Trusted information sources are described as knowledgeable, concerned with public welfare, truthful, and with a "good track record." Less credible sources are characterized by exaggeration, distortion, and vested interest (Frewer, et al., 1996). Consumers in the United States considered health authorities, such as the American Medical Association or the American Dietetic Association, as the most credible, followed by university scientists and regulatory groups like FDA (Hoban, 1994). Consumers in the UK ascribe high credibility to quality television programs (Frewer, et al., 1996). ....

Future Action: Stewardship and wise use of resources are values shared by the agricultural and non-agriculture members of society. In the long run, agriculture production is dependent on ecological conservation. Farming practices that ignore this interdependence suffer from reduced production and increased cost. Failure to demonstrate a commitment to environmental values could lead to public antagonism and regulatory constraints.

Scientists and scientific organizations must reach beyond the confines of their profession to reach users of innovations and the public. To communicate about food production and new technologies, identify the full range of concern. Empower the public by describing how risk is determined, how it can be monitored and how people can controlled or reduce risk. Identify shared values and help the target audience, be it farmer, retailer, or consumer identify an approach to meet those values. Test the clarity and understanding of the message with the target audience. Utilize the mass media with supplemental information to sustain communication, enabling the public to make decisions based upon personal values and goals and a greater understanding of potential risks and benefits.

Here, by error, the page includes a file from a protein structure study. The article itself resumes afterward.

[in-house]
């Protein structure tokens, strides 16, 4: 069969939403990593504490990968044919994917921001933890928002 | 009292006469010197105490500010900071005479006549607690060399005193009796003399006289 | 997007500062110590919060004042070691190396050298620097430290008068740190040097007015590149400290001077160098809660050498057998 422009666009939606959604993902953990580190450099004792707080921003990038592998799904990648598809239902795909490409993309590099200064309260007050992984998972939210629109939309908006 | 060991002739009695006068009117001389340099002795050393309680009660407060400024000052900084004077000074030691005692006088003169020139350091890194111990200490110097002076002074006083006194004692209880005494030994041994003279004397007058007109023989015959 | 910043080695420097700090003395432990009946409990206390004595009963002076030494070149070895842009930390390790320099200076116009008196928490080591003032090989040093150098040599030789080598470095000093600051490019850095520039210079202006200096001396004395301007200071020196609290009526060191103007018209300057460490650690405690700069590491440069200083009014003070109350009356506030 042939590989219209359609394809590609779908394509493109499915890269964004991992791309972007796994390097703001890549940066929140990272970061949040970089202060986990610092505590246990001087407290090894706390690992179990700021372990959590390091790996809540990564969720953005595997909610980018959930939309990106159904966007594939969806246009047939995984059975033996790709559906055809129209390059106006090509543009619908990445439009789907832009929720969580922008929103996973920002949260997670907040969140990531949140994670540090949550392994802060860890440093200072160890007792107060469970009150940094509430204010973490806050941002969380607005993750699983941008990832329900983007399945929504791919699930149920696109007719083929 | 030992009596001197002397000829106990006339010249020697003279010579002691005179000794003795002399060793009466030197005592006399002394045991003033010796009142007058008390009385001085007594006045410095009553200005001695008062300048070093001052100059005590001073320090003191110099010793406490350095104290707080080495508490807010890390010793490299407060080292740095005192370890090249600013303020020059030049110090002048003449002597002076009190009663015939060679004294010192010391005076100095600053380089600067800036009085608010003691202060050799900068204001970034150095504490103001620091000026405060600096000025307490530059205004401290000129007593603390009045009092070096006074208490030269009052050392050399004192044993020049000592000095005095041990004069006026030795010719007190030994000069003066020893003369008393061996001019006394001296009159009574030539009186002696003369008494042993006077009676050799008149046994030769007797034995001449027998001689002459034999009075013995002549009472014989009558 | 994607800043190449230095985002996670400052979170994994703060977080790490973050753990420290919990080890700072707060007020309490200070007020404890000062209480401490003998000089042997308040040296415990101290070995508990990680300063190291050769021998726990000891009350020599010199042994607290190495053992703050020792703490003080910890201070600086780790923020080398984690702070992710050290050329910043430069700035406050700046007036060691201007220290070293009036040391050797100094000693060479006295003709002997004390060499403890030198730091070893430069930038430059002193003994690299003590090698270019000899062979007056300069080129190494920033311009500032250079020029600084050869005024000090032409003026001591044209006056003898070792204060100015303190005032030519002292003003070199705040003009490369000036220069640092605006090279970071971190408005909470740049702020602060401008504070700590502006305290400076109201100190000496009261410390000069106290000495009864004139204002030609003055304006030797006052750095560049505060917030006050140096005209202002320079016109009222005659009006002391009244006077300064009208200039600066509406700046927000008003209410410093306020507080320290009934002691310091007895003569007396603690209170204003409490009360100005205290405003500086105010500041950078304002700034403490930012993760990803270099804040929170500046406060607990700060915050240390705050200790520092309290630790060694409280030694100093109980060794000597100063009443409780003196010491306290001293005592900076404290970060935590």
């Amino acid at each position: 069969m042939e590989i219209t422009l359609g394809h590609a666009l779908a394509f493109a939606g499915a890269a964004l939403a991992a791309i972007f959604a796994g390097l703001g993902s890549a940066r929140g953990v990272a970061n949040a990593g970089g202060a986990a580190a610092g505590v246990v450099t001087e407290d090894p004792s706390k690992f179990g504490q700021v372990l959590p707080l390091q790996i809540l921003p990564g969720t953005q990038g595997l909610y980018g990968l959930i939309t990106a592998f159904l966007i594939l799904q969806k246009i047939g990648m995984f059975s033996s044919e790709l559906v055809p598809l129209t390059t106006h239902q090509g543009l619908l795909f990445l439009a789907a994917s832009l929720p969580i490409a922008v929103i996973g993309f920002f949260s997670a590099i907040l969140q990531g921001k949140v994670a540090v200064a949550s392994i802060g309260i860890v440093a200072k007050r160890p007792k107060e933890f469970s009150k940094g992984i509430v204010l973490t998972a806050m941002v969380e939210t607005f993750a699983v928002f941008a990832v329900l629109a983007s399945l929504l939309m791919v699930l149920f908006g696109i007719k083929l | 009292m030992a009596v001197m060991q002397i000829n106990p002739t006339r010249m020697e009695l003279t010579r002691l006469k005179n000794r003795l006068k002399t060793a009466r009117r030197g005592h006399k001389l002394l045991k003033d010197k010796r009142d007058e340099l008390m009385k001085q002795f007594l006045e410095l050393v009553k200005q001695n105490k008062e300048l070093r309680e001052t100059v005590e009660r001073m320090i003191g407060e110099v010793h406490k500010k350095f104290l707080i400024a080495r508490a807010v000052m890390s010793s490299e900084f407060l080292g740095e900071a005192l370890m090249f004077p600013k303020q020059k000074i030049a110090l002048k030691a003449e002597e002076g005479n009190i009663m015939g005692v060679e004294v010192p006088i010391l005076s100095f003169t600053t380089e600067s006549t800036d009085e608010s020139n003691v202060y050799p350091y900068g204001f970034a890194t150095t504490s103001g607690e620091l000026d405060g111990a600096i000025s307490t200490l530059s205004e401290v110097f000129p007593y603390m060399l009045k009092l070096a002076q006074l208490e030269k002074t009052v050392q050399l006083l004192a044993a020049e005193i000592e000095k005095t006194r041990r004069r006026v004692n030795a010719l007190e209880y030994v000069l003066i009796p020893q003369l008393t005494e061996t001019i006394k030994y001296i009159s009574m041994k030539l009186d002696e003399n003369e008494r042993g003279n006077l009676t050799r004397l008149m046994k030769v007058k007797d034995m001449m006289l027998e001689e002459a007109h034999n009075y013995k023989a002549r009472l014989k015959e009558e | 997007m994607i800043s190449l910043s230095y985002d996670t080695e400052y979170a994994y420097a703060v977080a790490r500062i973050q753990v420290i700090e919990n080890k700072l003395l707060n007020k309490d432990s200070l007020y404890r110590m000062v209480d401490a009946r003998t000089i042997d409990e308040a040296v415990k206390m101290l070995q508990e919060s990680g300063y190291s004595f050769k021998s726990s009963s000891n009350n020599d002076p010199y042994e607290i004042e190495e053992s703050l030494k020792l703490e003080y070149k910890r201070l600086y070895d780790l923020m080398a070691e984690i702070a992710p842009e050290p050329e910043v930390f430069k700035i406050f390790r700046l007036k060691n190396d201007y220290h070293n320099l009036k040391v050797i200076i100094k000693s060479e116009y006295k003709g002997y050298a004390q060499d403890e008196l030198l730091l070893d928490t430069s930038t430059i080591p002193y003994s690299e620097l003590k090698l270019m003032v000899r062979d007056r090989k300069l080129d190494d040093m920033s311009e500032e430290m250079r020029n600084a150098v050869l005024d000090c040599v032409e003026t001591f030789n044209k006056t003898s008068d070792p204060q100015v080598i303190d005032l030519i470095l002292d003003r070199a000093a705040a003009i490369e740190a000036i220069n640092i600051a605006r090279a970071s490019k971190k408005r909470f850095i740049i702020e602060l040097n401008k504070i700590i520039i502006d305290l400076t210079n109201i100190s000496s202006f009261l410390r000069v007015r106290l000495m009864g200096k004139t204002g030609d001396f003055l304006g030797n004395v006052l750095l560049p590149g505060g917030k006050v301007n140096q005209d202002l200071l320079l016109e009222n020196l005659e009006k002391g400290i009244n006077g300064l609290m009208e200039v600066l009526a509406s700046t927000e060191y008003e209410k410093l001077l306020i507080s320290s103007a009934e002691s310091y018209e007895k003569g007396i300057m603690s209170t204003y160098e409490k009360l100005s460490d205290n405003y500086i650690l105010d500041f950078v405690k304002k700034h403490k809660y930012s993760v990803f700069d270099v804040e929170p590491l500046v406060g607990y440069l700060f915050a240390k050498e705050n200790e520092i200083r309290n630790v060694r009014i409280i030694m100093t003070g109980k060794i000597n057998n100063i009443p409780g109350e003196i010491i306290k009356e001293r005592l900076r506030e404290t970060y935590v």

The operational word is transparency, sharing what is known, not in scientific detail, but the potential positive and negative effects on human health and the environments. There are no simple answers. The use of natural materials, a principle of organic farming, has positive and negative ramifications. Recombinant DNA technology is a tool which, like the tools in the garage, can be used in a multitude of ways. By itself, it is neither good nor bad. It is how it is used that is relevant.

Without communicating potential benefits and addressing concerns, innovations may not be realized. If the avenues of communication are not used by the scientists, they can become dominated by special interest groups who may or may not share science-based information. If useful innovations are not adopted , society suffers.